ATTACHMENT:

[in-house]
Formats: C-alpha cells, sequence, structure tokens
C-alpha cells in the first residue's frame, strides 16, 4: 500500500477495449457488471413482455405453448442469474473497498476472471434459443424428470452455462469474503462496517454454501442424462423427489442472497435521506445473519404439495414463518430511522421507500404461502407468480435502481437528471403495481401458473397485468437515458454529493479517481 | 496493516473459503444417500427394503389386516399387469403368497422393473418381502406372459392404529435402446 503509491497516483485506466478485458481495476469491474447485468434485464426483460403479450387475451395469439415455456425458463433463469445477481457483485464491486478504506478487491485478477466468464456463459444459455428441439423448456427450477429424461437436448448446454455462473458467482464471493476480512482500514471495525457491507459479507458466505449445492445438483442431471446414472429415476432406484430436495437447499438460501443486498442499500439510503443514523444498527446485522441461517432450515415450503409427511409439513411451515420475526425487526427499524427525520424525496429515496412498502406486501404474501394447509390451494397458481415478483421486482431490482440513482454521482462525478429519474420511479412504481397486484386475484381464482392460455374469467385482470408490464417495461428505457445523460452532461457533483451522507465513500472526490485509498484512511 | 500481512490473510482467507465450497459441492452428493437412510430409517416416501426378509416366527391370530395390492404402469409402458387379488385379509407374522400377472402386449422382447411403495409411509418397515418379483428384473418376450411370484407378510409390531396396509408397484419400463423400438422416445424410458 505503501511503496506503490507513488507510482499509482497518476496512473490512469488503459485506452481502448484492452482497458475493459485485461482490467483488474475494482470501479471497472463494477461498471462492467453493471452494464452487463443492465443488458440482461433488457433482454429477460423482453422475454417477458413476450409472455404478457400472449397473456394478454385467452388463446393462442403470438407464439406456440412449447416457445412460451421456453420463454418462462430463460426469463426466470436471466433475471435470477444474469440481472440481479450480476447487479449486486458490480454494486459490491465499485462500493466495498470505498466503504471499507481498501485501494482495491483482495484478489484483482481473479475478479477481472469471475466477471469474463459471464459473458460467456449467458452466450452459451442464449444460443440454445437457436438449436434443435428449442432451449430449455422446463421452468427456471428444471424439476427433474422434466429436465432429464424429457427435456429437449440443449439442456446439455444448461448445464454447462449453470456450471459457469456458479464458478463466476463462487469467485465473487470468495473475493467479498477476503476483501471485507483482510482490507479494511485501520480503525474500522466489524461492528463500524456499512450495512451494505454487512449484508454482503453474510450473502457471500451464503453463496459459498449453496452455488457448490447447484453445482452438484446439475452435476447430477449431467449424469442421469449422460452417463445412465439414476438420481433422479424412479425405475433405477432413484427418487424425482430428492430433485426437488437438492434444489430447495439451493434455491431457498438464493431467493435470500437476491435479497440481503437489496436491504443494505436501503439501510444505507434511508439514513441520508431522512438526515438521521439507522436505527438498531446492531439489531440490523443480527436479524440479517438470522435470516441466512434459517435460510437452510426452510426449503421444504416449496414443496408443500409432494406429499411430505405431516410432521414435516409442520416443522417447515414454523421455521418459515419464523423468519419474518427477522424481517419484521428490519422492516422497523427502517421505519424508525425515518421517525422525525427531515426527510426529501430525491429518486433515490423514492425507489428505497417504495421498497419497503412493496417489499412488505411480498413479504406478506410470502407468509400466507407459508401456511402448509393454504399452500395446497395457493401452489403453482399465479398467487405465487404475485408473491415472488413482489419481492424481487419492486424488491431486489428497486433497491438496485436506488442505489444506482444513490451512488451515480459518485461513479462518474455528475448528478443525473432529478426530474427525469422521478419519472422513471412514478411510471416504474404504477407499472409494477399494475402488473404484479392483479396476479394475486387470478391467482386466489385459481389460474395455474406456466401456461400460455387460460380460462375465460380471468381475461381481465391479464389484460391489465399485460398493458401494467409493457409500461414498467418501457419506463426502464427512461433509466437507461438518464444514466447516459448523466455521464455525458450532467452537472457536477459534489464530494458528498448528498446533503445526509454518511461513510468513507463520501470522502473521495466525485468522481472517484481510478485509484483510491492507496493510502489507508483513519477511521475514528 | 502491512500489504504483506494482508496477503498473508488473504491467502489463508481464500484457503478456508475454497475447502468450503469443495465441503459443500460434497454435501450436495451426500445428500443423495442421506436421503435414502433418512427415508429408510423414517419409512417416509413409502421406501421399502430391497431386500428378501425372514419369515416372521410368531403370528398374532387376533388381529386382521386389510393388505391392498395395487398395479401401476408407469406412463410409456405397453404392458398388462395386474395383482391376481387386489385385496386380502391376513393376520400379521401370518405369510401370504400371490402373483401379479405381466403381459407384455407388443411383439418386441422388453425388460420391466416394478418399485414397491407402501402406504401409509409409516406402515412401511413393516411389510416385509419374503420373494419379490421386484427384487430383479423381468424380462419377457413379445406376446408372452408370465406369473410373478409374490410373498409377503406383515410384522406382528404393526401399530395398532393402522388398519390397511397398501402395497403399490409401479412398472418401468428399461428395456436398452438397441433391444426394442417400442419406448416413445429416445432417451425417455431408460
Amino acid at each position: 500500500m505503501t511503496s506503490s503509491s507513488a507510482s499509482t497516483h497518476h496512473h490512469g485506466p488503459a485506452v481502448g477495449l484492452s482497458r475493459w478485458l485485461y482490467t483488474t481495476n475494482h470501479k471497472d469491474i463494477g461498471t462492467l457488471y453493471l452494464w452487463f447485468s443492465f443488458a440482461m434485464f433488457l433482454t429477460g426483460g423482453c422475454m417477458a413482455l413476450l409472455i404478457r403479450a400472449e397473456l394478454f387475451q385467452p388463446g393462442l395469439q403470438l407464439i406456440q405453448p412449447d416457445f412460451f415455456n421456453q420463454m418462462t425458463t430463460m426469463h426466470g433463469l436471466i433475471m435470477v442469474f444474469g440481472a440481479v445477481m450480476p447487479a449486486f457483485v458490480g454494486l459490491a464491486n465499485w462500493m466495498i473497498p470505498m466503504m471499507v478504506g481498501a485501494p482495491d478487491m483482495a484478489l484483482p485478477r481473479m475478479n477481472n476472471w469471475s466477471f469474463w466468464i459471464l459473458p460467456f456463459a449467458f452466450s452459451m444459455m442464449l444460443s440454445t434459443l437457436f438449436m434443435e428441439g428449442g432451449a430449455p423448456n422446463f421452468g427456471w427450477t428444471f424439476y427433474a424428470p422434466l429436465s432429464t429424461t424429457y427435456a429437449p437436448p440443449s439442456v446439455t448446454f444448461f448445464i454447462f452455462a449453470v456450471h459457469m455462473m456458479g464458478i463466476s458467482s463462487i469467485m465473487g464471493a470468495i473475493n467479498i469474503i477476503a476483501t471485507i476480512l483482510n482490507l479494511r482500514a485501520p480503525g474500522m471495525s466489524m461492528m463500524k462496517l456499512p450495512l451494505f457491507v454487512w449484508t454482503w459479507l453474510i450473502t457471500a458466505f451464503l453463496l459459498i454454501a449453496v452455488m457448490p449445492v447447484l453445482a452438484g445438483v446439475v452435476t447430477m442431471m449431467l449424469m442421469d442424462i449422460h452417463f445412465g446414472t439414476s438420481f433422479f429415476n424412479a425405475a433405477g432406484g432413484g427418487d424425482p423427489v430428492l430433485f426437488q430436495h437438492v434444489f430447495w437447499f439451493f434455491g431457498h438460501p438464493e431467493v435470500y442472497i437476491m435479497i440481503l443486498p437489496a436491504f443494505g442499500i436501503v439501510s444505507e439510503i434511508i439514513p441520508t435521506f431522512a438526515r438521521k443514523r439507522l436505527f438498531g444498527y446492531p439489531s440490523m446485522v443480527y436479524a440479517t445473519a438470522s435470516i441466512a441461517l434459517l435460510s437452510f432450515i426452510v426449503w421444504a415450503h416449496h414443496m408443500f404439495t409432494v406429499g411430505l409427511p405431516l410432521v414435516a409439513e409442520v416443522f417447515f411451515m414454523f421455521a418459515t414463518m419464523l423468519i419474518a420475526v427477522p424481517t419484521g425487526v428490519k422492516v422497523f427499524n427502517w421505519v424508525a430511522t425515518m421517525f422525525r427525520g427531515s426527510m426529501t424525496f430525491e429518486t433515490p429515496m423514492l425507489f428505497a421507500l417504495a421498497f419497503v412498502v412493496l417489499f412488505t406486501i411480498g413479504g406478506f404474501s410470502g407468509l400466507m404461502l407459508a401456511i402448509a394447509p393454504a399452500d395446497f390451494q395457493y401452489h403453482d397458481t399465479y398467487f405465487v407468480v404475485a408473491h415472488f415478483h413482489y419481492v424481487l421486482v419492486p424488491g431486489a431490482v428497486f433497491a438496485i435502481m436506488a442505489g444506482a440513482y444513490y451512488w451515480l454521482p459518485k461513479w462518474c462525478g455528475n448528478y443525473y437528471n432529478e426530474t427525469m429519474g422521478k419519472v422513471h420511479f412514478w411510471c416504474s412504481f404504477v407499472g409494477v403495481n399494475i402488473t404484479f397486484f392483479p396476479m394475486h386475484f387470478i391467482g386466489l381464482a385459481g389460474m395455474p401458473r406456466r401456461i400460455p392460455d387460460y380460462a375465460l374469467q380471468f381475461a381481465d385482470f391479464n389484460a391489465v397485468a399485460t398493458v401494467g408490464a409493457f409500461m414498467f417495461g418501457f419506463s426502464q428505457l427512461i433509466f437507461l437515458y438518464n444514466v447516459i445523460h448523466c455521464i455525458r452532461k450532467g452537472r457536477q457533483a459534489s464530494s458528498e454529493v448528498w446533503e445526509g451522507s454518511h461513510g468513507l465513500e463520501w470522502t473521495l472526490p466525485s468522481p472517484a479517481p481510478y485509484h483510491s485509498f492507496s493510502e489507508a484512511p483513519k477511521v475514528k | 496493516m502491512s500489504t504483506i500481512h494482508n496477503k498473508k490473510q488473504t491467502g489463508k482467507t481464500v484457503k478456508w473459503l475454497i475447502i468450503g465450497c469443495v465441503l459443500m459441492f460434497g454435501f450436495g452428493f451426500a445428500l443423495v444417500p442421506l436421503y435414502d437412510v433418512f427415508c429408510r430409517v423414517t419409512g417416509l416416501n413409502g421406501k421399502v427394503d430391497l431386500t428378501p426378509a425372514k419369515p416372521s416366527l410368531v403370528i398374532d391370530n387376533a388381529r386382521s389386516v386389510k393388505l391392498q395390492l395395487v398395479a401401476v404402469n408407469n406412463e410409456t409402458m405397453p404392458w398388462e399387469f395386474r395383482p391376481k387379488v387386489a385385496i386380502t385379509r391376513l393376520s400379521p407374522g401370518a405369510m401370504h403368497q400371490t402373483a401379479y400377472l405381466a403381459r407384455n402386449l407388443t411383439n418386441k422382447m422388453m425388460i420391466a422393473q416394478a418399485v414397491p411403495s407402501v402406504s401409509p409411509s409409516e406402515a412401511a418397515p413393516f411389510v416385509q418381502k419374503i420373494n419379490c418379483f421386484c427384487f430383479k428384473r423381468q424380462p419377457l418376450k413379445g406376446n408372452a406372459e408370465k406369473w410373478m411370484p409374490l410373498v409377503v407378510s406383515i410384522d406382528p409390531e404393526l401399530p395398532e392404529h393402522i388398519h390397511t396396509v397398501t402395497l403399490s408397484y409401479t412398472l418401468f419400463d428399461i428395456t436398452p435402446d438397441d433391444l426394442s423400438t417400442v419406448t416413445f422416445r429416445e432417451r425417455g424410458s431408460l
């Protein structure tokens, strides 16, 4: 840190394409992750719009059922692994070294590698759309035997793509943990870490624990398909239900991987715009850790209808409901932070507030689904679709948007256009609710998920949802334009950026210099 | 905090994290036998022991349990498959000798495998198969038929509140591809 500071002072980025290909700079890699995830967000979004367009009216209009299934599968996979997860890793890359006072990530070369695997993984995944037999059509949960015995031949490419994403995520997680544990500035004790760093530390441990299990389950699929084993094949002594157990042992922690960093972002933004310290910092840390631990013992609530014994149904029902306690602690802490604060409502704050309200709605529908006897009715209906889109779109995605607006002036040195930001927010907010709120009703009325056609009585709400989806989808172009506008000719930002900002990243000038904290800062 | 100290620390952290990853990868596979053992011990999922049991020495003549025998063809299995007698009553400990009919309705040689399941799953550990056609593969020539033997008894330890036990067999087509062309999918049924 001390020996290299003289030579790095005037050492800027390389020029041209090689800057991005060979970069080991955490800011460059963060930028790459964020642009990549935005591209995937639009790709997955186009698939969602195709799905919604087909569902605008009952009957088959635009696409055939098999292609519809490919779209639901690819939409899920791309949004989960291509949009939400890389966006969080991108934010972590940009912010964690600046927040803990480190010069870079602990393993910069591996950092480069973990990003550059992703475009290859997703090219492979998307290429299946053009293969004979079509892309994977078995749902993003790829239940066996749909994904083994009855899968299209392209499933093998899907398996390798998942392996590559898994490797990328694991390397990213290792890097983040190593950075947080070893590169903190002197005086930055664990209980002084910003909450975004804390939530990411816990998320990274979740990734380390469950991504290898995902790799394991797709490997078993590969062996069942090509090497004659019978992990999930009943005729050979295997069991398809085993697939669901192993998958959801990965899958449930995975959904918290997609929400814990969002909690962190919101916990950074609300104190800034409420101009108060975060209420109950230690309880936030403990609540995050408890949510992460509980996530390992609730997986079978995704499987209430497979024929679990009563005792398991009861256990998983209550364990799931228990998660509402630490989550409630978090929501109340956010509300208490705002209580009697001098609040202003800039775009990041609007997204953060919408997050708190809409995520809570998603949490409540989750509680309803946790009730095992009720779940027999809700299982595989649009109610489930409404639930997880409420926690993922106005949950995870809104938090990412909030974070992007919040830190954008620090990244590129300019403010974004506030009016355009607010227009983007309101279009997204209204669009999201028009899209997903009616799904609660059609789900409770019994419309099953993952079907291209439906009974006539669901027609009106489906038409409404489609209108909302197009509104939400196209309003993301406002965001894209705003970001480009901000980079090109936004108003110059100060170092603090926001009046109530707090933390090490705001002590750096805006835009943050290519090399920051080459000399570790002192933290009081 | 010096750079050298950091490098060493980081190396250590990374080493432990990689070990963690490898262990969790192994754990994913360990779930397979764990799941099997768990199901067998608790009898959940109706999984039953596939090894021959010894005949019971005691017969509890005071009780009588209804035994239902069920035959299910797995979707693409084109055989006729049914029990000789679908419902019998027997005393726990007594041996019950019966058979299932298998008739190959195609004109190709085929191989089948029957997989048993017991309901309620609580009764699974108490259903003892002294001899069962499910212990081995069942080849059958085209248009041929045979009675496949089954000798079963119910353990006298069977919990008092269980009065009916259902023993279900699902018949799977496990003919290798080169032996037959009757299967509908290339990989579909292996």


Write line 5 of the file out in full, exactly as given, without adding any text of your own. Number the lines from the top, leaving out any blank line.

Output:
């Protein structure tokens, strides 16, 4: 840190394409992750719009059922692994070294590698759309035997793509943990870490624990398909239900991987715009850790209808409901932070507030689904679709948007256009609710998920949802334009950026210099 | 905090994290036998022991349990498959000798495998198969038929509140591809 500071002072980025290909700079890699995830967000979004367009009216209009299934599968996979997860890793890359006072990530070369695997993984995944037999059509949960015995031949490419994403995520997680544990500035004790760093530390441990299990389950699929084993094949002594157990042992922690960093972002933004310290910092840390631990013992609530014994149904029902306690602690802490604060409502704050309200709605529908006897009715209906889109779109995605607006002036040195930001927010907010709120009703009325056609009585709400989806989808172009506008000719930002900002990243000038904290800062 | 100290620390952290990853990868596979053992011990999922049991020495003549025998063809299995007698009553400990009919309705040689399941799953550990056609593969020539033997008894330890036990067999087509062309999918049924 001390020996290299003289030579790095005037050492800027390389020029041209090689800057991005060979970069080991955490800011460059963060930028790459964020642009990549935005591209995937639009790709997955186009698939969602195709799905919604087909569902605008009952009957088959635009696409055939098999292609519809490919779209639901690819939409899920791309949004989960291509949009939400890389966006969080991108934010972590940009912010964690600046927040803990480190010069870079602990393993910069591996950092480069973990990003550059992703475009290859997703090219492979998307290429299946053009293969004979079509892309994977078995749902993003790829239940066996749909994904083994009855899968299209392209499933093998899907398996390798998942392996590559898994490797990328694991390397990213290792890097983040190593950075947080070893590169903190002197005086930055664990209980002084910003909450975004804390939530990411816990998320990274979740990734380390469950991504290898995902790799394991797709490997078993590969062996069942090509090497004659019978992990999930009943005729050979295997069991398809085993697939669901192993998958959801990965899958449930995975959904918290997609929400814990969002909690962190919101916990950074609300104190800034409420101009108060975060209420109950230690309880936030403990609540995050408890949510992460509980996530390992609730997986079978995704499987209430497979024929679990009563005792398991009861256990998983209550364990799931228990998660509402630490989550409630978090929501109340956010509300208490705002209580009697001098609040202003800039775009990041609007997204953060919408997050708190809409995520809570998603949490409540989750509680309803946790009730095992009720779940027999809700299982595989649009109610489930409404639930997880409420926690993922106005949950995870809104938090990412909030974070992007919040830190954008620090990244590129300019403010974004506030009016355009607010227009983007309101279009997204209204669009999201028009899209997903009616799904609660059609789900409770019994419309099953993952079907291209439906009974006539669901027609009106489906038409409404489609209108909302197009509104939400196209309003993301406002965001894209705003970001480009901000980079090109936004108003110059100060170092603090926001009046109530707090933390090490705001002590750096805006835009943050290519090399920051080459000399570790002192933290009081 | 010096750079050298950091490098060493980081190396250590990374080493432990990689070990963690490898262990969790192994754990994913360990779930397979764990799941099997768990199901067998608790009898959940109706999984039953596939090894021959010894005949019971005691017969509890005071009780009588209804035994239902069920035959299910797995979707693409084109055989006729049914029990000789679908419902019998027997005393726990007594041996019950019966058979299932298998008739190959195609004109190709085929191989089948029957997989048993017991309901309620609580009764699974108490259903003892002294001899069962499910212990081995069942080849059958085209248009041929045979009675496949089954000798079963119910353990006298069977919990008092269980009065009916259902023993279900699902018949799977496990003919290798080169032996037959009757299967509908290339990989579909292996």